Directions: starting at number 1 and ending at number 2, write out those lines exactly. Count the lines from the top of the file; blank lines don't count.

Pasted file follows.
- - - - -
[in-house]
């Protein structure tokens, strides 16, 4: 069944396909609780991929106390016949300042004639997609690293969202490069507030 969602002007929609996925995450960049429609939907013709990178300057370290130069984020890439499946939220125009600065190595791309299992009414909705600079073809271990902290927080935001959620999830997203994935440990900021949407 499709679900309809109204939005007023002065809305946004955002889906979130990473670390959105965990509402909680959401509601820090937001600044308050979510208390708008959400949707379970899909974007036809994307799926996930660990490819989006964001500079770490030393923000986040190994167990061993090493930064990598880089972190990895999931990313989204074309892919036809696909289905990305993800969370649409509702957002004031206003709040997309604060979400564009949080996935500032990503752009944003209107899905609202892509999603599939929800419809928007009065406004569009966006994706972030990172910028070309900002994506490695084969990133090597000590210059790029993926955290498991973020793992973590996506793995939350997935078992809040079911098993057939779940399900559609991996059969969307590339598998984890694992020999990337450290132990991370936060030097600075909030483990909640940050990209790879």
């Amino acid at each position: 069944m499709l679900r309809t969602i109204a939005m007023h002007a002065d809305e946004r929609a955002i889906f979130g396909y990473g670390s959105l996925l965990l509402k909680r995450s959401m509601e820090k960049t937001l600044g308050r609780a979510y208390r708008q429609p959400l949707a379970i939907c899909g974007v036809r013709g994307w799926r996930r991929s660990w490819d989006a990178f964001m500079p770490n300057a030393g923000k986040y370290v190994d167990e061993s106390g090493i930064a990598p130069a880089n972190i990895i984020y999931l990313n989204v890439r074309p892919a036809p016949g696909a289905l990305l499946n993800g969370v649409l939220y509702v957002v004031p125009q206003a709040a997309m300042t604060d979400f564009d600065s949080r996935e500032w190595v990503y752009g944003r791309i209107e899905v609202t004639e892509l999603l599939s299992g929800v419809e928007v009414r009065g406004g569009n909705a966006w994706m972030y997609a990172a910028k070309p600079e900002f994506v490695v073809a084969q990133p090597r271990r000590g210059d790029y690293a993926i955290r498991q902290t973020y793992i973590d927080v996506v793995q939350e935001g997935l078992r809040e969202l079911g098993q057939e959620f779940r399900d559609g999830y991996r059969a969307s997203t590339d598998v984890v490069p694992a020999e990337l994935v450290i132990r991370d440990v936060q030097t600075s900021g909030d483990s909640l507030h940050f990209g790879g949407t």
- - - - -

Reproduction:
[in-house]
């Protein structure tokens, strides 16, 4: 069944396909609780991929106390016949300042004639997609690293969202490069507030 969602002007929609996925995450960049429609939907013709990178300057370290130069984020890439499946939220125009600065190595791309299992009414909705600079073809271990902290927080935001959620999830997203994935440990900021949407 499709679900309809109204939005007023002065809305946004955002889906979130990473670390959105965990509402909680959401509601820090937001600044308050979510208390708008959400949707379970899909974007036809994307799926996930660990490819989006964001500079770490030393923000986040190994167990061993090493930064990598880089972190990895999931990313989204074309892919036809696909289905990305993800969370649409509702957002004031206003709040997309604060979400564009949080996935500032990503752009944003209107899905609202892509999603599939929800419809928007009065406004569009966006994706972030990172910028070309900002994506490695084969990133090597000590210059790029993926955290498991973020793992973590996506793995939350997935078992809040079911098993057939779940399900559609991996059969969307590339598998984890694992020999990337450290132990991370936060030097600075909030483990909640940050990209790879």